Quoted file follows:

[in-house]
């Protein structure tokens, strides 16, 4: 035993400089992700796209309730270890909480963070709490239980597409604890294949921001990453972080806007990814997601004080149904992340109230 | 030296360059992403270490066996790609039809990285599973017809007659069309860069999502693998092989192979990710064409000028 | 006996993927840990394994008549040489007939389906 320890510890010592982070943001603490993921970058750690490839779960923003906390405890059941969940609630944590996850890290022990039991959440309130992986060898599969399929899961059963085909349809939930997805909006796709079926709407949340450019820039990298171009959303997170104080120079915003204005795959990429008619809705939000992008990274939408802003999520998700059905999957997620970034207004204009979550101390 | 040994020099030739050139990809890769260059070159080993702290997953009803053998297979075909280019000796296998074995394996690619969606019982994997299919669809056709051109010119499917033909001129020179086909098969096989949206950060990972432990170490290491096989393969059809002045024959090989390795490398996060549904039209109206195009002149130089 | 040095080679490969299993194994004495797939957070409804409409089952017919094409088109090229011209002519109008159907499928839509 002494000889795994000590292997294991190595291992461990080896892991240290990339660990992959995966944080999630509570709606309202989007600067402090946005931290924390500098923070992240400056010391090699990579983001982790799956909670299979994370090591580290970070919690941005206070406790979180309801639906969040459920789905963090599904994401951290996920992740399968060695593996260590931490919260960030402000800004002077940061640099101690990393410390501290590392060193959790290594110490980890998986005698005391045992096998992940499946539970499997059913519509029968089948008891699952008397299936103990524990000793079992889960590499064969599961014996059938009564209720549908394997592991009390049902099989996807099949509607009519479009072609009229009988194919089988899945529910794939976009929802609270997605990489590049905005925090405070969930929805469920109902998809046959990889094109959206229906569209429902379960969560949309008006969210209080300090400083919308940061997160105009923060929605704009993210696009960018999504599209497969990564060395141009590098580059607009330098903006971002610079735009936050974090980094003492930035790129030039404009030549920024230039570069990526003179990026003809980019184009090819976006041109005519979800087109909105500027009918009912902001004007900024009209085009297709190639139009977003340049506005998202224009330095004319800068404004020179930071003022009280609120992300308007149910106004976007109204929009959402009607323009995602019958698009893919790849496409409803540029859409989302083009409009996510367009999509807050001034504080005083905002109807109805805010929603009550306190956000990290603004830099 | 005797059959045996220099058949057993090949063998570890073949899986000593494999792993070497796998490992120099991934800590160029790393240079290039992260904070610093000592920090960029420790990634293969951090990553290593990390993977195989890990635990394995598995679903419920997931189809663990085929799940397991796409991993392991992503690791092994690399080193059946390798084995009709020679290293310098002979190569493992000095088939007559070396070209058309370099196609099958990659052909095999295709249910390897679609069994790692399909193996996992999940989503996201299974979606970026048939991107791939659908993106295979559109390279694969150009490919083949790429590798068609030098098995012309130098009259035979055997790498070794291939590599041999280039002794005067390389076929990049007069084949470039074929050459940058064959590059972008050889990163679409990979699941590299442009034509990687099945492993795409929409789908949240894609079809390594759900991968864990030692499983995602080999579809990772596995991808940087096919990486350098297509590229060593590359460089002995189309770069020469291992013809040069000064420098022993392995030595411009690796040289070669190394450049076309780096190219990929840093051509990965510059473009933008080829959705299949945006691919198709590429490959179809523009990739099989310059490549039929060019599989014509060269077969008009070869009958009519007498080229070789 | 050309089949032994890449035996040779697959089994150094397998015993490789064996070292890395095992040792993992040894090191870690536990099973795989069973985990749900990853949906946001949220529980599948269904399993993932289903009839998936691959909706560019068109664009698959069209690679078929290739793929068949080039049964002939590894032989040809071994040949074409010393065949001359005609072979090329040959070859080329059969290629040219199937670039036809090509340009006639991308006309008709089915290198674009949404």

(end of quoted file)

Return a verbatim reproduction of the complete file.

[in-house]
């Protein structure tokens, strides 16, 4: 035993400089992700796209309730270890909480963070709490239980597409604890294949921001990453972080806007990814997601004080149904992340109230 | 030296360059992403270490066996790609039809990285599973017809007659069309860069999502693998092989192979990710064409000028 | 006996993927840990394994008549040489007939389906 320890510890010592982070943001603490993921970058750690490839779960923003906390405890059941969940609630944590996850890290022990039991959440309130992986060898599969399929899961059963085909349809939930997805909006796709079926709407949340450019820039990298171009959303997170104080120079915003204005795959990429008619809705939000992008990274939408802003999520998700059905999957997620970034207004204009979550101390 | 040994020099030739050139990809890769260059070159080993702290997953009803053998297979075909280019000796296998074995394996690619969606019982994997299919669809056709051109010119499917033909001129020179086909098969096989949206950060990972432990170490290491096989393969059809002045024959090989390795490398996060549904039209109206195009002149130089 | 040095080679490969299993194994004495797939957070409804409409089952017919094409088109090229011209002519109008159907499928839509 002494000889795994000590292997294991190595291992461990080896892991240290990339660990992959995966944080999630509570709606309202989007600067402090946005931290924390500098923070992240400056010391090699990579983001982790799956909670299979994370090591580290970070919690941005206070406790979180309801639906969040459920789905963090599904994401951290996920992740399968060695593996260590931490919260960030402000800004002077940061640099101690990393410390501290590392060193959790290594110490980890998986005698005391045992096998992940499946539970499997059913519509029968089948008891699952008397299936103990524990000793079992889960590499064969599961014996059938009564209720549908394997592991009390049902099989996807099949509607009519479009072609009229009988194919089988899945529910794939976009929802609270997605990489590049905005925090405070969930929805469920109902998809046959990889094109959206229906569209429902379960969560949309008006969210209080300090400083919308940061997160105009923060929605704009993210696009960018999504599209497969990564060395141009590098580059607009330098903006971002610079735009936050974090980094003492930035790129030039404009030549920024230039570069990526003179990026003809980019184009090819976006041109005519979800087109909105500027009918009912902001004007900024009209085009297709190639139009977003340049506005998202224009330095004319800068404004020179930071003022009280609120992300308007149910106004976007109204929009959402009607323009995602019958698009893919790849496409409803540029859409989302083009409009996510367009999509807050001034504080005083905002109807109805805010929603009550306190956000990290603004830099 | 005797059959045996220099058949057993090949063998570890073949899986000593494999792993070497796998490992120099991934800590160029790393240079290039992260904070610093000592920090960029420790990634293969951090990553290593990390993977195989890990635990394995598995679903419920997931189809663990085929799940397991796409991993392991992503690791092994690399080193059946390798084995009709020679290293310098002979190569493992000095088939007559070396070209058309370099196609099958990659052909095999295709249910390897679609069994790692399909193996996992999940989503996201299974979606970026048939991107791939659908993106295979559109390279694969150009490919083949790429590798068609030098098995012309130098009259035979055997790498070794291939590599041999280039002794005067390389076929990049007069084949470039074929050459940058064959590059972008050889990163679409990979699941590299442009034509990687099945492993795409929409789908949240894609079809390594759900991968864990030692499983995602080999579809990772596995991808940087096919990486350098297509590229060593590359460089002995189309770069020469291992013809040069000064420098022993392995030595411009690796040289070669190394450049076309780096190219990929840093051509990965510059473009933008080829959705299949945006691919198709590429490959179809523009990739099989310059490549039929060019599989014509060269077969008009070869009958009519007498080229070789 | 050309089949032994890449035996040779697959089994150094397998015993490789064996070292890395095992040792993992040894090191870690536990099973795989069973985990749900990853949906946001949220529980599948269904399993993932289903009839998936691959909706560019068109664009698959069209690679078929290739793929068949080039049964002939590894032989040809071994040949074409010393065949001359005609072979090329040959070859080329059969290629040219199937670039036809090509340009006639991308006309008709089915290198674009949404």